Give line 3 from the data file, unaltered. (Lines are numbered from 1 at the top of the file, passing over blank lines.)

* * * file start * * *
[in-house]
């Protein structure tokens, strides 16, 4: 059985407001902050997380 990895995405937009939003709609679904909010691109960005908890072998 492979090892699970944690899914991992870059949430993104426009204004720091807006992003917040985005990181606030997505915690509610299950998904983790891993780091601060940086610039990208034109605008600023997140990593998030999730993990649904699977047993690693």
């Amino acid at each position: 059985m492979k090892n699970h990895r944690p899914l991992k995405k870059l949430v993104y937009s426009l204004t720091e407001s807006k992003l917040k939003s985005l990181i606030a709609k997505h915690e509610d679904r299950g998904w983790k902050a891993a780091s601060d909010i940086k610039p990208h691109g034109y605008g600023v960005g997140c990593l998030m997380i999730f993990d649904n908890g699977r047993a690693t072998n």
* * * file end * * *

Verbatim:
């Amino acid at each position: 059985m492979k090892n699970h990895r944690p899914l991992k995405k870059l949430v993104y937009s426009l204004t720091e407001s807006k992003l917040k939003s985005l990181i606030a709609k997505h915690e509610d679904r299950g998904w983790k902050a891993a780091s601060d909010i940086k610039p990208h691109g034109y605008g600023v960005g997140c990593l998030m997380i999730f993990d649904n908890g699977r047993a690693t072998n």